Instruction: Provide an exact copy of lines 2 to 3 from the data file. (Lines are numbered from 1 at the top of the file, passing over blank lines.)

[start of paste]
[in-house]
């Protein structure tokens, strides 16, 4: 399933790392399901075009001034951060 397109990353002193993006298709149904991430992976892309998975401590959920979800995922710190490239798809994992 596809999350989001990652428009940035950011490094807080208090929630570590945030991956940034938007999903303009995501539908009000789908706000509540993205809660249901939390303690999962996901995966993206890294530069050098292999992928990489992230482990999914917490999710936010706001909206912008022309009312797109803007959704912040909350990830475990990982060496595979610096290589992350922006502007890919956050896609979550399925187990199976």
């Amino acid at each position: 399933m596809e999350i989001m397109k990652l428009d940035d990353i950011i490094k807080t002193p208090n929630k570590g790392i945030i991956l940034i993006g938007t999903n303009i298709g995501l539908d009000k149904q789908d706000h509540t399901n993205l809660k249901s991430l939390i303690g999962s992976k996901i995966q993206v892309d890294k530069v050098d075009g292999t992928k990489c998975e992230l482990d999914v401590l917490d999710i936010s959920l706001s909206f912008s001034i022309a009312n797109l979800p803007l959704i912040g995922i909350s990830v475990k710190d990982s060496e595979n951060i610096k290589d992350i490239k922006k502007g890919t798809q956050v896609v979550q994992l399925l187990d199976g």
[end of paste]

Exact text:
């Protein structure tokens, strides 16, 4: 399933790392399901075009001034951060 397109990353002193993006298709149904991430992976892309998975401590959920979800995922710190490239798809994992 596809999350989001990652428009940035950011490094807080208090929630570590945030991956940034938007999903303009995501539908009000789908706000509540993205809660249901939390303690999962996901995966993206890294530069050098292999992928990489992230482990999914917490999710936010706001909206912008022309009312797109803007959704912040909350990830475990990982060496595979610096290589992350922006502007890919956050896609979550399925187990199976």
């Amino acid at each position: 399933m596809e999350i989001m397109k990652l428009d940035d990353i950011i490094k807080t002193p208090n929630k570590g790392i945030i991956l940034i993006g938007t999903n303009i298709g995501l539908d009000k149904q789908d706000h509540t399901n993205l809660k249901s991430l939390i303690g999962s992976k996901i995966q993206v892309d890294k530069v050098d075009g292999t992928k990489c998975e992230l482990d999914v401590l917490d999710i936010s959920l706001s909206f912008s001034i022309a009312n797109l979800p803007l959704i912040g995922i909350s990830v475990k710190d990982s060496e595979n951060i610096k290589d992350i490239k922006k502007g890919t798809q956050v896609v979550q994992l399925l187990d199976g």